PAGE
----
Over the years, I have seen many people sit on floating rates on their home or investment property through the many 0.25% rises from the Reserve Bank, only to panic when rates got up to 8-8.95% and then fix for 5 years at the bank’s recommendations.
This invariably turns to tears when quite quickly rates subsequently fall and the borrower is left suspended at a much higher percentage than the new low floating rate – and ‘locked-in’ for 4 years or more.
Many are faced with one of two choices:
- Staying at the fixed rate paying a much higher rate of interest than the rest of the market, or
- Paying a horrendous penalty to return to floating rates
Both options amount to the same result – a lot of wasted money. The second choice actually gets the bank the interest upfront and exposes the borrower to the risk of a further rise in interest in the same 3 or 4 year period.
So, my attitude has always been to think it through for yourself and view any fixed rate as a genuine hedge against imminent rate rises, while still maintaining at least half the lending at floating or even lower short-term fixed rates.
My first ever housing loan was provided by the BNZ at the glorious staff rate of 2.5% - in the days before Fringe Benefit Tax killed those perks stone dead. Then in the three month period between 2nd Nov 1987 to 2nd Feb 1988 I enjoyed having a 7 figure sum at the heady interest rate of 24.6%!! A little scary for anyone trying their hand at property investment. So to this little consumer, any interest rate under 7% seems luxurious.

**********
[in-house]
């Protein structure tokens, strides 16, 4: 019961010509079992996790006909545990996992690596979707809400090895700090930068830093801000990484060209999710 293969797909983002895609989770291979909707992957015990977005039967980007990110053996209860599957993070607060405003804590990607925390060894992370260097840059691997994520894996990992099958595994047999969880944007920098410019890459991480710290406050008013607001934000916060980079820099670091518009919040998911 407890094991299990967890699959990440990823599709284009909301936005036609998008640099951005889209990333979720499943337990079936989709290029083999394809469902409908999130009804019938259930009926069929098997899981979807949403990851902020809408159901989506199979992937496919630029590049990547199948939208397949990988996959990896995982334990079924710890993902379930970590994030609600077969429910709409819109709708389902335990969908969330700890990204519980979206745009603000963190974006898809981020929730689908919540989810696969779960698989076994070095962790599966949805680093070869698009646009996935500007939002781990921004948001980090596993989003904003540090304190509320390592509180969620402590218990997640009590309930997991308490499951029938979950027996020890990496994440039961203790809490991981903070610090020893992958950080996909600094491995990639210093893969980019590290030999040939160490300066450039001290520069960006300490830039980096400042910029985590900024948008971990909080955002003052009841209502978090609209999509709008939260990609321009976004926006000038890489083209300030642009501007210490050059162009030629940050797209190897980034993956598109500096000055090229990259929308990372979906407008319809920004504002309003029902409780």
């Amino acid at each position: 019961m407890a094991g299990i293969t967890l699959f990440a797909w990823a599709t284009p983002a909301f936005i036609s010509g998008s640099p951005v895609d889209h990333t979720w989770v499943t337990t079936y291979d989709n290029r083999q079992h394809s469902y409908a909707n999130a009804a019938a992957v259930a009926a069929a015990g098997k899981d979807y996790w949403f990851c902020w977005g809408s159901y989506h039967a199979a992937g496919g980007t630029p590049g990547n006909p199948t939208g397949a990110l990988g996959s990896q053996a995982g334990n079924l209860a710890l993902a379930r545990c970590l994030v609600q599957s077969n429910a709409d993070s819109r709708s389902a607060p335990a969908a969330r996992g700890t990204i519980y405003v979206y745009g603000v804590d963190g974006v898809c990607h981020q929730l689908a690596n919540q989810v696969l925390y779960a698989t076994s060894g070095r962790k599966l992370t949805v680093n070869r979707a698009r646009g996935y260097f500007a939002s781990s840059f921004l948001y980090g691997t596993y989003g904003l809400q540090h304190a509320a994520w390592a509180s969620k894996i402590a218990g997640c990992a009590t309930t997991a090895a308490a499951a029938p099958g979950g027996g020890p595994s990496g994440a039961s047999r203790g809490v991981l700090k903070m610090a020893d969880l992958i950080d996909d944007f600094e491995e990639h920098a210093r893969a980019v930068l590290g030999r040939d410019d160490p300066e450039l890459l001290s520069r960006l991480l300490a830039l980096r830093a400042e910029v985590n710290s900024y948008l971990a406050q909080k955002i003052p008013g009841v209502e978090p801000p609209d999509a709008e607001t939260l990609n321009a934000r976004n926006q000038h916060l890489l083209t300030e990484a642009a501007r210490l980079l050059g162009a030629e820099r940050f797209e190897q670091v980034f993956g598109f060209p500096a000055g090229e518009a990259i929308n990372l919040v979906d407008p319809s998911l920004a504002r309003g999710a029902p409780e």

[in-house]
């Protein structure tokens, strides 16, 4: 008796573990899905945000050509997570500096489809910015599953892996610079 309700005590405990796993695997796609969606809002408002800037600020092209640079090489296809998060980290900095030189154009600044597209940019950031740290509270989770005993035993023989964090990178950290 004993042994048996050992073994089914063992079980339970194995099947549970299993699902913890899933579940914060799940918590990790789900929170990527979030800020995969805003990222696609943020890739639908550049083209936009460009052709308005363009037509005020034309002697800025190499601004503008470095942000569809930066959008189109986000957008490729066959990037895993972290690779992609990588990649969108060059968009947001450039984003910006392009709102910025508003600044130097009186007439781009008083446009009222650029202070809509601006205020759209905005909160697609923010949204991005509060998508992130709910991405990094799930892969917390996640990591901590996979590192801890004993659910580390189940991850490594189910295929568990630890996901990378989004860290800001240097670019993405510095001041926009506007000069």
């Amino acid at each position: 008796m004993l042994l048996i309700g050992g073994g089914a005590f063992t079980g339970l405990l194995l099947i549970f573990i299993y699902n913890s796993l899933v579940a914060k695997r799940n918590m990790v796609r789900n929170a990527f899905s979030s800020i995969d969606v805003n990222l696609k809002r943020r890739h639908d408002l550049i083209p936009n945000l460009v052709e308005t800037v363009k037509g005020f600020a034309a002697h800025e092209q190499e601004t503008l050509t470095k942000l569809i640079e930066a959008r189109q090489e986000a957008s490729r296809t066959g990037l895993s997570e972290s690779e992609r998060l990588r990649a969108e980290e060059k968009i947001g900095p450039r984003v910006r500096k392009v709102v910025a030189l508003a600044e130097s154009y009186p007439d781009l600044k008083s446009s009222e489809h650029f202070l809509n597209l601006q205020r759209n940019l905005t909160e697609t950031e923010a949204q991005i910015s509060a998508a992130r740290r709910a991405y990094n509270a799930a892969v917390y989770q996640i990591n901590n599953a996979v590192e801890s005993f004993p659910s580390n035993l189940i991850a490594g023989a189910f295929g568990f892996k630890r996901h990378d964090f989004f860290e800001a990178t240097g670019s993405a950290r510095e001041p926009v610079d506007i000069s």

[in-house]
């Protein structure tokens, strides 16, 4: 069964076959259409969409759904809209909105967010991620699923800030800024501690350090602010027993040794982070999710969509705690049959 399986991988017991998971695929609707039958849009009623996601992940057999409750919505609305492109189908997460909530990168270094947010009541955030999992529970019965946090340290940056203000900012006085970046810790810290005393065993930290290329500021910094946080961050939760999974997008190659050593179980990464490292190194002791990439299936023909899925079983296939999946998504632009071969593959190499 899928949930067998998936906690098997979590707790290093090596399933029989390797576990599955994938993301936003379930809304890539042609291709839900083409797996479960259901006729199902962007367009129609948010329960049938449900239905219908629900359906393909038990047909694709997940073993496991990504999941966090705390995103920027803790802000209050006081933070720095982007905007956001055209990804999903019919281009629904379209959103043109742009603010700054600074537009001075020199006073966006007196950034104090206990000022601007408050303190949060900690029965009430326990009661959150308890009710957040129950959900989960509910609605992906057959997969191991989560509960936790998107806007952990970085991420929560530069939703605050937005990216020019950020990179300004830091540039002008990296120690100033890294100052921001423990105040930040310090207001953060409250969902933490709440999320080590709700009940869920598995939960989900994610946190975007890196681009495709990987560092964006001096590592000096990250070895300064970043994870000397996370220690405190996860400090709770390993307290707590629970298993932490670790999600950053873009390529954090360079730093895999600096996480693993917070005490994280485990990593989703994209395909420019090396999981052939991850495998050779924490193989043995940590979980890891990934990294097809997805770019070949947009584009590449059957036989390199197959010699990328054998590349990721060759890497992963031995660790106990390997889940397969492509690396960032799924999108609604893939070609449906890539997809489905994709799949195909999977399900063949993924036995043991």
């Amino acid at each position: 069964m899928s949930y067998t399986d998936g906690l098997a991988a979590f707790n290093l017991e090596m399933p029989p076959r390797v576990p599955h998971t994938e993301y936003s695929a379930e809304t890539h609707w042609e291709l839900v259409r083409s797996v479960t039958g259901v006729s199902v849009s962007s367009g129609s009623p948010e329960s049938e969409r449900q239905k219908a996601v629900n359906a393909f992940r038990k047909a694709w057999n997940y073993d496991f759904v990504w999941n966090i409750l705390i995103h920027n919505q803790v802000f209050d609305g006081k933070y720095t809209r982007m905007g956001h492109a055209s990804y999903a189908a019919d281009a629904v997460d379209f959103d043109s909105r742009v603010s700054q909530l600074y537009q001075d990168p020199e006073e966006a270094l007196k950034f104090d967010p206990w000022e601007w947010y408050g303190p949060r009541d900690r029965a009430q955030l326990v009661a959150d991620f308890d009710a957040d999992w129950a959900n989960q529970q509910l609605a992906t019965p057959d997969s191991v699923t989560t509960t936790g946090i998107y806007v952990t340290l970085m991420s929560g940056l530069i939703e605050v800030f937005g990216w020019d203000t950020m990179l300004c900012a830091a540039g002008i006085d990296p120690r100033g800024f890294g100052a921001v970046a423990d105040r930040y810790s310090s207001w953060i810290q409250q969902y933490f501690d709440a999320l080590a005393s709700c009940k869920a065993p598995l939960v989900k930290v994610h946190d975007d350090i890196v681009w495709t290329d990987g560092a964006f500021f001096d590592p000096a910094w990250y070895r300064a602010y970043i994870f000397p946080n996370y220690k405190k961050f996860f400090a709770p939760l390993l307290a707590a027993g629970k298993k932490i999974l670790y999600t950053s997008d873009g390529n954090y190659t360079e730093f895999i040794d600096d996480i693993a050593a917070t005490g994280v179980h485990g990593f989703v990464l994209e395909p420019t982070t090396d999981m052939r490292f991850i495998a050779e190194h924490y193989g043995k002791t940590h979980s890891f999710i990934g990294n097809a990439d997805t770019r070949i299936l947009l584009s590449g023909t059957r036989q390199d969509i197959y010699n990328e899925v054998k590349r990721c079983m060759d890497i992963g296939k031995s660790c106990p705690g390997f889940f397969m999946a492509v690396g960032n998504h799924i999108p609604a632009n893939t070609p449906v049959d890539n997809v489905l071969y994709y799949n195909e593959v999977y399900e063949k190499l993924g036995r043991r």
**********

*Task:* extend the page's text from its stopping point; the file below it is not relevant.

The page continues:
To that end, I have recently chosen to lock in about 40% of my debt at 4 and 5 year terms with rates between 5.99% and 6.22%.
A further 40% I have left floating and 20% I have put on 12 or 18 months at 4.99%, or a similar promotional rate offered by the banks to attract ‘new’ customers.
The rationale here is that I have created a mix of rates and terms that work as protection against inadvertently paying too much interest no matter which way the market goes.
My assessment is that by March 2014 (at the latest) the Reserve Bank will start a number of 0.25% cash rate increases. The big wild card in this is the ongoing drama about the economic and debt management in the USA and Europe, which could see the US Dollar continue to weaken putting upward pressure on the NZ Dollar. This would create a large disincentive for the Reserve Bank to further encourage the inflow of overseas funds by way of interest rate hikes, thereby driving the NZ Dollar even higher.
In short, I see much less chance of a substantial fall in interest rates than a gradual increase over the next 12 months to 3 years.
If re-structuring your loans is something you’ve thought about, contact Iron Bridge today. We will introduce you to the right people that can help you put in place an interest rate strategy that works for you.